A call for activists and intellectuals to engage with the Occupy movement

This post is from: From the Mountains to the Sea: Political commentary and poetry about the part of Turtle Island called British Columbia

For as long as I have been an intellectual and activist I have been involved in conversations with many kinds of people – activists, piece workers, hippies, politicians, punks, farmers, educators, academics, etc, etc, about the problems of society. We have talked about a myriad of systemic problems – from authoritarian political systems to economic injustice to colonization to patriarchy to global warming to dis-embedded and technologically mediated life experiences and thousands of local manifestations of these and other systemic problems.

We who are sensitized to our society know that serious problems exist. However, while holding this discontent, we also know that most people seem to be fine with the systems of social, economic and ecological oppression that are the trademarks of our society: most people watch TV, drive to Wal-Mart, eat factory meat, buy sweatshop clothes, etc.

Now, as we watch and take part in the spread of the Occupy movement across the globe, it seems that we are encountering an amazing opportunity. The exorbitant greed of the wealthy 1% have led to a surge in popular discontent as many people are becoming enraged about the unjust and oppressive characteristics of our societies. The wide purchase of slogans like “We Are the 99%” is unprecedented in the 20 years that I have been politically conscious.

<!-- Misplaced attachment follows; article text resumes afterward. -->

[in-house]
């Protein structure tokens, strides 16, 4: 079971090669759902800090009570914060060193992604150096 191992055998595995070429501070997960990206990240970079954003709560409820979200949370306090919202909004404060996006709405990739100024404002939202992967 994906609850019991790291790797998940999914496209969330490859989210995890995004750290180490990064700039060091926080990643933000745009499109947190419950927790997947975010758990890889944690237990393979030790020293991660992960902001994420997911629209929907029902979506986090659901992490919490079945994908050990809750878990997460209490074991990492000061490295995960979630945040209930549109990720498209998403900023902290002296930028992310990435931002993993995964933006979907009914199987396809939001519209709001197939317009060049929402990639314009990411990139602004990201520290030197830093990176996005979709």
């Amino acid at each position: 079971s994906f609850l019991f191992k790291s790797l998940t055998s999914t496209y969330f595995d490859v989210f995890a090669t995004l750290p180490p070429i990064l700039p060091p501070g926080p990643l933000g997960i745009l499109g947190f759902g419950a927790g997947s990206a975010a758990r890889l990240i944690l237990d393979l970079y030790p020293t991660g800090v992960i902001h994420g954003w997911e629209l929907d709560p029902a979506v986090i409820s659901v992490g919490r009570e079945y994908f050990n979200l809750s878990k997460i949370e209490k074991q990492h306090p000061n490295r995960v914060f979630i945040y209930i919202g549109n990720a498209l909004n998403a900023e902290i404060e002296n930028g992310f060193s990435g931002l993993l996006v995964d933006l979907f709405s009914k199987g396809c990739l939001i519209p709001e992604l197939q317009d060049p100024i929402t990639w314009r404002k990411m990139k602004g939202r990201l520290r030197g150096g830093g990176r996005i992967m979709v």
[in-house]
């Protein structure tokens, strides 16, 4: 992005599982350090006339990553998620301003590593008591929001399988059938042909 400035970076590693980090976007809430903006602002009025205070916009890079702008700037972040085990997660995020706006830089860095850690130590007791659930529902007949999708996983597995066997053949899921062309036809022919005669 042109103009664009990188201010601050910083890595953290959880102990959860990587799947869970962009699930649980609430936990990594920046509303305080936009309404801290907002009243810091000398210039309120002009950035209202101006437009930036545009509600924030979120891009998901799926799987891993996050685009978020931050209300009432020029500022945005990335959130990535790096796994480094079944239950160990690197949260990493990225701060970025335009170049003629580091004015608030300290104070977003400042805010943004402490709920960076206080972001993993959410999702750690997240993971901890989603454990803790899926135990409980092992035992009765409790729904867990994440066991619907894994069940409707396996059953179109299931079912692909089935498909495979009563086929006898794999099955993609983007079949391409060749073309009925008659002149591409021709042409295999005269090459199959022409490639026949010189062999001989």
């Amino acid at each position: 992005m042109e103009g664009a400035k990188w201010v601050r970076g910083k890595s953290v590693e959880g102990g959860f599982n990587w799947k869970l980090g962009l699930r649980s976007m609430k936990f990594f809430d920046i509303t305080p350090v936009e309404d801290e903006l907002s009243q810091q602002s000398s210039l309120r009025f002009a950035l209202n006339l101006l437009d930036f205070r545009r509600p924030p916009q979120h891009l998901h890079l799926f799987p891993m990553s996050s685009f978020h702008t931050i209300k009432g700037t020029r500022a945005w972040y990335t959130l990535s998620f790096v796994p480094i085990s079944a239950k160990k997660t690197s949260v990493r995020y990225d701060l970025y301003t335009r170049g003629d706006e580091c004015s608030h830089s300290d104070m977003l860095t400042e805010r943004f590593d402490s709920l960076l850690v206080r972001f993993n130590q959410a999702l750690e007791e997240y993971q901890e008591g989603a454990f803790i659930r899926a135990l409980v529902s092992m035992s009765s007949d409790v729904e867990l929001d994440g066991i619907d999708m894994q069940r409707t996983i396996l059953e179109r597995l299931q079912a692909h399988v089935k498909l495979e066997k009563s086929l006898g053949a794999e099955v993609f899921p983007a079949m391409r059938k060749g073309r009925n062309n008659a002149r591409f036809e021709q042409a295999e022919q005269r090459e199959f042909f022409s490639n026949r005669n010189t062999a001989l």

In Victoria a march of over 1,000 people sprang up on October 15th up with minimal local publicity and the Times Colonist shockingly actually reported that there were 1,000 people in the march. The Victoria Police Department bowed to local conviction and the global movement and has so far allowed campers to stay in Centennial without being harassed. People from diverse sections of society are pissed about corporate financial extortion and are rising up.

However, for many of us, the emergence of the Occupy movement and our own personal interactions with it has been a cause of frustration. Many of us have observed people involved in the movement perpetuating colonial mentalities, as the Occupy name itself flagrantly demonstrates (why are we trying to occupy unceeded Indigenous territory for a second time?). Likewise we have witnessed people engaging in poor-bashing and enacting patriarchal behavior. As was pointed out by Indigenous activist Rose Henry during a speech at the British Columbia legislature on October 15th, this behavior within a progressive movement is shameful and will result in the perpetuation of the very values that progressives are working to oppose in society.

Many frustrations arise from the practical difficulties of engaging with people who have a diverse multitude of beliefs. It is uncomfortable to stand next to someone arguing that the problems of society are reducible to a lack of individual freedom. The same can be said of standing next to the people who claim that our behavior is manipulated by chem trails. In addition, it is immensely frustrating to participate in the democratic processes of the General Assemblies. Assemblies in Victoria have been marred by people taking up far too much personal space, speaking out of turn and going on rants rather than addressing specific proposals under discussion.